The role of the Trustee is to contribute to the Board as it carries out its legislated mandate. The oath of
office taken by each Trustee when he or she assumes office binds that person to work diligently and
faithfully in the cause of public education. A Trustee must first and foremost be concerned with the
interests of the school Board. Read More HERE

The mission of the Vancouver School Board is:

To enable students to reach their intellectual, social, aesthetic and physical potential in challenging and stimulating settings which reflect the worth of each individual and promote mutual respect, cooperation and social responsibility.

YOU ASKED - What is the District's Anti-Racism Policy? 

The District has a Non-Discrimination Policy which can be found HERE

YOU ASKED - What is with all the acronyms? 

Yes, I will work on using plain language, thank you for the reminder. 



I am pleased to be your Chair of the:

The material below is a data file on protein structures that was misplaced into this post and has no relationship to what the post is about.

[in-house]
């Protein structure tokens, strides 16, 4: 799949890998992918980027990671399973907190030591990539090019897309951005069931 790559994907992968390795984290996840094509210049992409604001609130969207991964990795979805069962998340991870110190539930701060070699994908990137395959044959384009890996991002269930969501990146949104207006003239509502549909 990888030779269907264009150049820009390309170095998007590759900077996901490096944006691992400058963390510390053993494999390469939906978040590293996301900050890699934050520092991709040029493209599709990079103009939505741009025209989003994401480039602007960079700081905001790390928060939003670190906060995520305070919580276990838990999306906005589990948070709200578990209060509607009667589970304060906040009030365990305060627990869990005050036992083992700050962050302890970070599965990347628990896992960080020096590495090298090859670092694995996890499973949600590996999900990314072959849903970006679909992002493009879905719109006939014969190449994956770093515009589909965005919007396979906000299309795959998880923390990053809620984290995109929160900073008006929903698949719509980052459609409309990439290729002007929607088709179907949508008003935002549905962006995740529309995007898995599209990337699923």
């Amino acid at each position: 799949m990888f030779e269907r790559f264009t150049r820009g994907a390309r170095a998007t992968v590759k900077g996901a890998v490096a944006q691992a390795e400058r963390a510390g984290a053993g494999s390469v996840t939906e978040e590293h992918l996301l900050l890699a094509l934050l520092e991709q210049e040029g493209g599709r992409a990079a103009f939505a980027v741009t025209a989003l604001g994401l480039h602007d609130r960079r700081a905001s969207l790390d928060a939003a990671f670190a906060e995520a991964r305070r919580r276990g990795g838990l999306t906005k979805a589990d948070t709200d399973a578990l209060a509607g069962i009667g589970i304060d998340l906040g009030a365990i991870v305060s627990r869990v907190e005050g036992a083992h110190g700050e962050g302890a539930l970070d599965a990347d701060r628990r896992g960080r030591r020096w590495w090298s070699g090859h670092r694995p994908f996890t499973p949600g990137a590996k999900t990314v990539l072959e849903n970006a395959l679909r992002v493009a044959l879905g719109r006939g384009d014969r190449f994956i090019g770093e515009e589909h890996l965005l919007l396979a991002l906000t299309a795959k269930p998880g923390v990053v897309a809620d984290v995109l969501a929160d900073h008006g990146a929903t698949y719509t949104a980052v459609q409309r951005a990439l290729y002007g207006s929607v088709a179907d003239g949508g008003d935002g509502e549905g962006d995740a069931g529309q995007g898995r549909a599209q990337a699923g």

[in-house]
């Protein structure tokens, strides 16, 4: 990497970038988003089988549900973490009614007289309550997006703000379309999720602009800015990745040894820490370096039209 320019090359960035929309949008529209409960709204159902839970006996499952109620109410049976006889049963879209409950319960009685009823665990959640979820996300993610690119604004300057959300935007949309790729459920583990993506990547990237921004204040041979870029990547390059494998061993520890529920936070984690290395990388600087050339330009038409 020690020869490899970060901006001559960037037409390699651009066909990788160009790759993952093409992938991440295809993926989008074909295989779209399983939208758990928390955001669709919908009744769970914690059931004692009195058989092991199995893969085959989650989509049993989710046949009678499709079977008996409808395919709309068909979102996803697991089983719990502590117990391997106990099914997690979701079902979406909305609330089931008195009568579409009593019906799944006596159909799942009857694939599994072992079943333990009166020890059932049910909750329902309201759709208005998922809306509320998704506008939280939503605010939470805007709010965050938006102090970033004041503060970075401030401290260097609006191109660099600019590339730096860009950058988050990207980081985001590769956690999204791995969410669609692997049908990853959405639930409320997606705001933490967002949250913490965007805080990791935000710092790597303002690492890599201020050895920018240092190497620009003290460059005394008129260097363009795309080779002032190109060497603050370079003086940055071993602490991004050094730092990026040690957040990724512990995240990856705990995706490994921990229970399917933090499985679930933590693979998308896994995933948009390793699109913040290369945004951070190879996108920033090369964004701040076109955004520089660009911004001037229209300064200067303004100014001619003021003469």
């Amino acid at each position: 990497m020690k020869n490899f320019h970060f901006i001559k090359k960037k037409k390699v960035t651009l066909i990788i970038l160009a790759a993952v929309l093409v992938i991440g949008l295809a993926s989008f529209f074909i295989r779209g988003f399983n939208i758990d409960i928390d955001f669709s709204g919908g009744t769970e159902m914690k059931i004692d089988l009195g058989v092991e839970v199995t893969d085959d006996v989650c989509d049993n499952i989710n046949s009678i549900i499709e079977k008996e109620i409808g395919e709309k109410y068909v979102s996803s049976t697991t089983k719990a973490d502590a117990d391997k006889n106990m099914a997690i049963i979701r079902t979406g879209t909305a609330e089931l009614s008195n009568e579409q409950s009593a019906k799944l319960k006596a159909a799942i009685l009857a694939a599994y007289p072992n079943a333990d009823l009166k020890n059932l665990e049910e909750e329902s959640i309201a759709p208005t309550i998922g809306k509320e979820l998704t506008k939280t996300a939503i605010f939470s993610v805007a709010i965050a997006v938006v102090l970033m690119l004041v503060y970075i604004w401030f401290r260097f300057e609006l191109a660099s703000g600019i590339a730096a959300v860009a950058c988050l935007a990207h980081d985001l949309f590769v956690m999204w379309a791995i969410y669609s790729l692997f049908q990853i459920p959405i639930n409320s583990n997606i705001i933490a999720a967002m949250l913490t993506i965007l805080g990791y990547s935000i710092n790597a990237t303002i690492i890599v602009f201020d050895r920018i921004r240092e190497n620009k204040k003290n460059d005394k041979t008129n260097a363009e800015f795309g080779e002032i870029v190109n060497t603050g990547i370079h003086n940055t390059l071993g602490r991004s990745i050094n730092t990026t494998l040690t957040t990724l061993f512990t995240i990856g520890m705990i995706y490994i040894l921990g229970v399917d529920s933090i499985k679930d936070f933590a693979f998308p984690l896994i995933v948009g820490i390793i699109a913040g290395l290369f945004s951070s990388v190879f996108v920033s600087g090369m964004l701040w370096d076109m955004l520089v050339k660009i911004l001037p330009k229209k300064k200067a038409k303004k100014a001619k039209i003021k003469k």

The purpose of the Student Learning and Well-Being Committee is to review student learning and well-being indicators, and where warranted, provide recommendations to the Board. The four trustee members of the Committee and stakeholder representatives work together to review key documents supporting the Education agenda including the Strategic Planning Accountability Report, the Student Learning Accountability Report and the Student Well-Being Accountability Report.

In addition, I am pleased to be  your Trustee Liaison for:

University Hill Secondary and University Hill and Norma Rose Point Elementary Schools


Templeton Secondary and Franklin, Garibaldi, Hastings, Lord, Xpey’, Nelson, and Tillicum Elementary Schools

Find out who your Trustee is HERE

Finally, I will be your Trustee Liaison for the following: 

Indigenous Education Committee (AEEAI&M)

Children, Youth and Families Advisory Committee

The English Language Learning (ELL) Consortium is an advocacy group of Trustees and staff from a variety of districts who work in the area of ELL. The group aims to bring attention and support to immigrant and refuge students and their families including the protection of Settlement Workers in Schools (SWIS), Language Instruction for Newcomers to Canada (LINC), and the varied levels of support for newcomers such as those in the Skilled Labour class.

Find out who your Trustee Liaison for Administrative and External Committees is HERE

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Seismic Upgrades, Facilities and Planning, and Orientation

  1. This week, we started to learn about a) seismic upgrades, b) committees, and c) policy manuals.